Friday, September 21, 2012


Today I want to talk about Yamo, one of my very favorite restaurants in San Francisco. Yamo is a long standing Burmese joint in San Francisco's mission. It's not a secret by any means and it's always got a line. And Sometimes that wait is intolerable.

What brings me back over and over again is the small seating area, which only seats about twelve, that places you right in the kitchen. This sense of immediacy is one of the more exhilarating things really. you see and hear metal utensils smack against the wok, see flames jump as oil is added, hear indecipherable words, phrases and cackles from the older ladies who work their butts off in this tiny space. There are no frills, and the atmosphere is simply the well worn kitchen and seating area. There's nothing you don't need in this place save for the food.

So, how is the food? It's pretty good! I mostly ignore the stir fry dishes, as they just seem to be retreads of well known Chinese dishes. However, a few things are worth a try. On my most recent visit, we started with the tea leaf salad.

It's a great mix of fermented, fishy, salty, and crunchy. It's small, but so is the price.
My companion tore into the ever popular house noodles. It looked and tasted nice enough.

Just about every visit though, I get the poorly named "Chicken Noodle Soup."
If it isn't obvious from the picture, it's a bowl of coconut curry noodles, topped with shallots and cilantro. For me it's an ultimate comfort food. It never ceases to excite my taste buds and satisfy a certain craving.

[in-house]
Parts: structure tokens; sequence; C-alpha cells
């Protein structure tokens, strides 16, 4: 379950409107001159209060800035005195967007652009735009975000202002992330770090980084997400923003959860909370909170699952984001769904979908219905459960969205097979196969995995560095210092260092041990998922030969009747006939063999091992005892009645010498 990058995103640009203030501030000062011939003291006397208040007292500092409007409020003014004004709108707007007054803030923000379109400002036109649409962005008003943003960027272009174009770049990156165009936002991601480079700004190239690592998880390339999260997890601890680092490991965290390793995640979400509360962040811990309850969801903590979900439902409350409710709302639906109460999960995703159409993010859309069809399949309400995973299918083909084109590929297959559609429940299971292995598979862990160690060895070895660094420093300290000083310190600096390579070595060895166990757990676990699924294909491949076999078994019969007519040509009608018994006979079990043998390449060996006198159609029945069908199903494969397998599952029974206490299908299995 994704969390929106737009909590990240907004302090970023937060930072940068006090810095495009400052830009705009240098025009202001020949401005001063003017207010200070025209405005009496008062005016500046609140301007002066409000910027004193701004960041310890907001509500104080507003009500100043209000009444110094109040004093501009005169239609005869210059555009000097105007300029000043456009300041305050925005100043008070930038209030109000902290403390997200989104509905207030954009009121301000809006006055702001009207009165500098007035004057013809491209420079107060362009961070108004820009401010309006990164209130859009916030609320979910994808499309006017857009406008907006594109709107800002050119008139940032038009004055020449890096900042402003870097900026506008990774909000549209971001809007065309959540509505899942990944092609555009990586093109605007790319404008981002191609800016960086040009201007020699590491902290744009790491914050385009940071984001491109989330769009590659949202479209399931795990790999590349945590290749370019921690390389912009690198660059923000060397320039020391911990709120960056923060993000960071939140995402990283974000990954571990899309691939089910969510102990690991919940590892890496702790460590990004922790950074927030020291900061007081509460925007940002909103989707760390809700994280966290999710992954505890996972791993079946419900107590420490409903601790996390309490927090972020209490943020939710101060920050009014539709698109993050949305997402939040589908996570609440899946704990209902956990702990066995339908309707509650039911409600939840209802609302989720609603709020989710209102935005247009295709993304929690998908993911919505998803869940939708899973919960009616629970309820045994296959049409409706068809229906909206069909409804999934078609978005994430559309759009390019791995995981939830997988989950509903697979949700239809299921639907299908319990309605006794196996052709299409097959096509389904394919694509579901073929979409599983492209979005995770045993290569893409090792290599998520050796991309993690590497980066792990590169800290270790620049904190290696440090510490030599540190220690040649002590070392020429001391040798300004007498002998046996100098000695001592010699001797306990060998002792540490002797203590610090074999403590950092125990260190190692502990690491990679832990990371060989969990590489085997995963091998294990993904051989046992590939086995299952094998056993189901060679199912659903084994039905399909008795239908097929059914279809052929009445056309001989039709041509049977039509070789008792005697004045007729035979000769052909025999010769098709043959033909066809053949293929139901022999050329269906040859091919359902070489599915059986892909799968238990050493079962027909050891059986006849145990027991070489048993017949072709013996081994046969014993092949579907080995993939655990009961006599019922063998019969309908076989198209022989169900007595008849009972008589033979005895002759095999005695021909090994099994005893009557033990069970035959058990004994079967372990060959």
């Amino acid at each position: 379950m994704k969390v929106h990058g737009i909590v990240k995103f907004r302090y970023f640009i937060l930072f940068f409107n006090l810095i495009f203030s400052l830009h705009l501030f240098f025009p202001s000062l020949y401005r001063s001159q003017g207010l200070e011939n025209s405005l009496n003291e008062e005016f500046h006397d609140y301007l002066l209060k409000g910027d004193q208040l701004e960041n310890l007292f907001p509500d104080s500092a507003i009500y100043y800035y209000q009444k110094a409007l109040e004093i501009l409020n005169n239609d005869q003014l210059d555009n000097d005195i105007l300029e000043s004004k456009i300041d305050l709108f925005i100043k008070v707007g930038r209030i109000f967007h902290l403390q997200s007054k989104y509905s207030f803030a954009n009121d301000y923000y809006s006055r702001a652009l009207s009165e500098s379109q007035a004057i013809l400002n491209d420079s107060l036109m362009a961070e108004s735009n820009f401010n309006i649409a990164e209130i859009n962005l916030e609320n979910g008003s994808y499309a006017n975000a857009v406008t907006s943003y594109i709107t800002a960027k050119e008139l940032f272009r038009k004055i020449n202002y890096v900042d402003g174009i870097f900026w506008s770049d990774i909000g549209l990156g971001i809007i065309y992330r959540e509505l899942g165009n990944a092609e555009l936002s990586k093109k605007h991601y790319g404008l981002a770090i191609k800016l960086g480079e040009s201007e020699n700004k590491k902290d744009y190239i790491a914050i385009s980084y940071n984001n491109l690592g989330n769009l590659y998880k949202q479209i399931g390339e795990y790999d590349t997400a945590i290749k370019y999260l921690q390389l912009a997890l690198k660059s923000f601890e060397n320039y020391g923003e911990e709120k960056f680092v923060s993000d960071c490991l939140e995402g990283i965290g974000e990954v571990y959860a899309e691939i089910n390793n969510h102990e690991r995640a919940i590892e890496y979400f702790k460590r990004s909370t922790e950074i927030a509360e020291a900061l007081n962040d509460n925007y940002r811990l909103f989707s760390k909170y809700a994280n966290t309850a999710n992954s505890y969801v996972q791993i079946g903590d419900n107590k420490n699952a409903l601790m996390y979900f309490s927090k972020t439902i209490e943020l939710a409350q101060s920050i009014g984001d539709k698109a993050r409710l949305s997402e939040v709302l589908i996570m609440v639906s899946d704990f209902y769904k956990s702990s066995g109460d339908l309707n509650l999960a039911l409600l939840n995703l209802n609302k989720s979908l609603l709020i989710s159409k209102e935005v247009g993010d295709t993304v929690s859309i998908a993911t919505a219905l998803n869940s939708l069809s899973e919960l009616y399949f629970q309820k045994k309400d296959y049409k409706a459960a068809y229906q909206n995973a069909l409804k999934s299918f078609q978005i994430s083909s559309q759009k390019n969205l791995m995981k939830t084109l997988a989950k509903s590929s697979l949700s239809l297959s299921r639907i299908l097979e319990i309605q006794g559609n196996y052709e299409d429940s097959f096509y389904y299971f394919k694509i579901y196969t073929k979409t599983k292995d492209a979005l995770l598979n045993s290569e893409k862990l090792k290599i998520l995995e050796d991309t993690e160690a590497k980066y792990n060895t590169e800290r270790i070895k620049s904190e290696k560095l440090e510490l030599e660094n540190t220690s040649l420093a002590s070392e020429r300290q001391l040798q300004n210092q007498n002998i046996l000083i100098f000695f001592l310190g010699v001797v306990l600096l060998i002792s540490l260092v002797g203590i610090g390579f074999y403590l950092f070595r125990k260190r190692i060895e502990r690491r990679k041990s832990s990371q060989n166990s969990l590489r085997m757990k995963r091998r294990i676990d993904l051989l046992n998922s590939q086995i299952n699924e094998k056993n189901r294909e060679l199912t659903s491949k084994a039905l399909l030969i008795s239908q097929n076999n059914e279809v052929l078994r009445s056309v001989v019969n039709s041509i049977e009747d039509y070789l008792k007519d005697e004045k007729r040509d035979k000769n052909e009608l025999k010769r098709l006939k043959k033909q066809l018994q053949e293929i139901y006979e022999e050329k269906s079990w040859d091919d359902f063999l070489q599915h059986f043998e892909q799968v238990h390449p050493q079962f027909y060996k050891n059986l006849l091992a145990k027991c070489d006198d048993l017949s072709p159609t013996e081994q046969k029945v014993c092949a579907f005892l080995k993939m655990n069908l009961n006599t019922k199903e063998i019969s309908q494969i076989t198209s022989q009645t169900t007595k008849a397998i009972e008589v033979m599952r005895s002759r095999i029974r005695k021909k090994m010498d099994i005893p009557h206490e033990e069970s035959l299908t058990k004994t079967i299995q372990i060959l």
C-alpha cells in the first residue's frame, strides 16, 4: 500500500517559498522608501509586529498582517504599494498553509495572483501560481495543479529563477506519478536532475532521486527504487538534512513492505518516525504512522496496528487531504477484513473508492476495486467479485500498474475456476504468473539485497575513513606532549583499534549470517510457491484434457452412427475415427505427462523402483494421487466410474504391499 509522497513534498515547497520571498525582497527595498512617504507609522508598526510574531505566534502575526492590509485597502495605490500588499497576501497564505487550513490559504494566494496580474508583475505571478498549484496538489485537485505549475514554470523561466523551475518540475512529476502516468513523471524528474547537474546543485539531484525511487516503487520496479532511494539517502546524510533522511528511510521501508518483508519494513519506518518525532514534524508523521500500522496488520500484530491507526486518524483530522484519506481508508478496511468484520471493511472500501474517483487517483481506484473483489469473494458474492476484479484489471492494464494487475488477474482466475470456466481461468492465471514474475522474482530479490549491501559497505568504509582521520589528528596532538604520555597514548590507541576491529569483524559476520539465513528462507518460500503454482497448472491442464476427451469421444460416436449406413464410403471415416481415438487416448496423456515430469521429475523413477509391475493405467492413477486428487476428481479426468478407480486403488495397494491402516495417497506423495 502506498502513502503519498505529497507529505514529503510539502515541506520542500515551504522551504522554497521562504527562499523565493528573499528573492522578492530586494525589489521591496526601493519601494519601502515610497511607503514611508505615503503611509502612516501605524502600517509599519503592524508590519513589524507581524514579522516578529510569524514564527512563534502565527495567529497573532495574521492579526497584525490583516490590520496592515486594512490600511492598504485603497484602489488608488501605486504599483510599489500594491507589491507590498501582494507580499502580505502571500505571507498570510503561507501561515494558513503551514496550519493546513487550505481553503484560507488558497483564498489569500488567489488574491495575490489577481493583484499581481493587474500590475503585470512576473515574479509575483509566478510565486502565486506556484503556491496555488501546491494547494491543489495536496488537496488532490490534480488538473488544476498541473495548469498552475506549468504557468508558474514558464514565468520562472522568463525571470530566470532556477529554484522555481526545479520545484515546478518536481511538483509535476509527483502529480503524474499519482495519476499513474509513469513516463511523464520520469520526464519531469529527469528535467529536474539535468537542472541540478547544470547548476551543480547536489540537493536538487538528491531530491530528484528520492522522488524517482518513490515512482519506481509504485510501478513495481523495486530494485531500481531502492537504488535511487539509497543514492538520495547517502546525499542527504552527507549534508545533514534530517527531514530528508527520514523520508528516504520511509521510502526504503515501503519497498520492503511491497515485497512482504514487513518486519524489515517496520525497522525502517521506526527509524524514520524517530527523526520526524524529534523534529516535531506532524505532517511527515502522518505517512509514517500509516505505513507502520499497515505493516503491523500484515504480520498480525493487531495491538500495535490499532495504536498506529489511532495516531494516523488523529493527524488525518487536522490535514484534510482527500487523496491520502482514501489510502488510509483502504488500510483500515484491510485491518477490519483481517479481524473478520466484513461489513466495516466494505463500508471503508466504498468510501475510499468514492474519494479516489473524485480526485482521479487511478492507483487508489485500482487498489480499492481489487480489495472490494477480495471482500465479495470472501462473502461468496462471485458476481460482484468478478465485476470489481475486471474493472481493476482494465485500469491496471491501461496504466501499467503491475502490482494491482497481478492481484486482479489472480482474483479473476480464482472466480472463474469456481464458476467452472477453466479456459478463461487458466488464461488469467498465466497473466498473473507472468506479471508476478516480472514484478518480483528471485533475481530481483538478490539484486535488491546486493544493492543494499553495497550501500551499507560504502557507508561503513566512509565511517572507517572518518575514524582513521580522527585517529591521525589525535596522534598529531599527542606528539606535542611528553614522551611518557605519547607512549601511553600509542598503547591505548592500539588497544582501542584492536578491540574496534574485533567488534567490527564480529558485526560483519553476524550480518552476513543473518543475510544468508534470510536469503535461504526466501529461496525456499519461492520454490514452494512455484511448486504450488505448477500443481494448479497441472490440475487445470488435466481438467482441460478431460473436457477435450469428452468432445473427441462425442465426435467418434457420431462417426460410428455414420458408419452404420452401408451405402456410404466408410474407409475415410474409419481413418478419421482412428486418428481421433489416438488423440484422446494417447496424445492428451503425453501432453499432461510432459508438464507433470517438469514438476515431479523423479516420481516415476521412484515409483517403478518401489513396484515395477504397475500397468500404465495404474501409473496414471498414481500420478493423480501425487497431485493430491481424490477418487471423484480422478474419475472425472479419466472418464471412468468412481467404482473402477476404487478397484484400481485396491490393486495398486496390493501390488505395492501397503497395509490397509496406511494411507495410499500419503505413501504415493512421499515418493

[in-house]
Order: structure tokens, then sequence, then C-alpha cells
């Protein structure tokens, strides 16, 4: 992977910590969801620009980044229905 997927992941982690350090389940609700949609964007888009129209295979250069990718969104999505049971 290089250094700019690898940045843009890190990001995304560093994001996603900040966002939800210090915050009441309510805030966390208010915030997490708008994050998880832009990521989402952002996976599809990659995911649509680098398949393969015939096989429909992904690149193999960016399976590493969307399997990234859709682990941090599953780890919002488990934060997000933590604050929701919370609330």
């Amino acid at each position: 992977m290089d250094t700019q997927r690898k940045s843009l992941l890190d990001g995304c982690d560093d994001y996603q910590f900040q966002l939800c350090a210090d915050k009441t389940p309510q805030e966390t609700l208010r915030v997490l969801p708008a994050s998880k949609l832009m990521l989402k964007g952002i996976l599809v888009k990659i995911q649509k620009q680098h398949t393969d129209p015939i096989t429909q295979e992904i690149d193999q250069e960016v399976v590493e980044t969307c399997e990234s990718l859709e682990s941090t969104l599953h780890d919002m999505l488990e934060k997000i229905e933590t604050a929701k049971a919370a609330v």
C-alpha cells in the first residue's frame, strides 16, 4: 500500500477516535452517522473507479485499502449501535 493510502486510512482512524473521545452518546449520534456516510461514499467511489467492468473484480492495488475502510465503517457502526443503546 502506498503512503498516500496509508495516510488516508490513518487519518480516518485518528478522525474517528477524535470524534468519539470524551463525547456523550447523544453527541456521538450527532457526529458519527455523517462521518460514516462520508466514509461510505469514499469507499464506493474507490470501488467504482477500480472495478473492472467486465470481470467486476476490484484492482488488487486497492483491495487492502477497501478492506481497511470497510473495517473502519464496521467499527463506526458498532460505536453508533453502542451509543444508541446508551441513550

Don't let me overstate here dear reader. This isn't a place to take a group, or get a fancy or even exceptionally authentic Burmese meal. It's really the charm of the experience that keeps me coming back. If you were to look up 'hole in the wall' in the dictionary there would be a picture of Yamo next to the definition. For me, Yamo is one of the closest experiences in America to eating at a noodle stall in the street or in an alley somewhere in Asia. What you get is simple, fresh, and cheap food. It always puts a smile on my face.

3406 18th St
San Francisco, CA 94110
(415) 553-8911

Wednesday, September 12, 2012

One Last Cup

This afternoon I finally broke down and cooked up the very last of my Oaxacan chocolate. I was hoping to save it for some special occasion but then realized that no occasion would ever present itself and to continue hoarding this treasure would continue either until I forgot about it entirely or it became ingested by some vermin. So in between some tasks which are unmemorable and thus unmentionable, I heated it on the stove top. I made it foamy not with the traditional wooden implement seen
here, but with a milk frother bought a couple of years ago at Ikea. Modern times!

As with food and drink consumed away from its place of birth, something wasn't quite right, but then again nothing ever is. Today I wasn't feeling the overwhelming sense of melancholy I felt during previous moments of consumption and I suppose that's a good thing. If you're anything like me dear reader, food and drink is not merely about the moment at which it is consumed, but also reminiscent of the previous times and places gone by. These are too numerous and weighty to broach in this medium but i will say that nothing else tastes quite like a fresh, hot, foamy cup of Oaxacan hot chocolate. Until we meet again...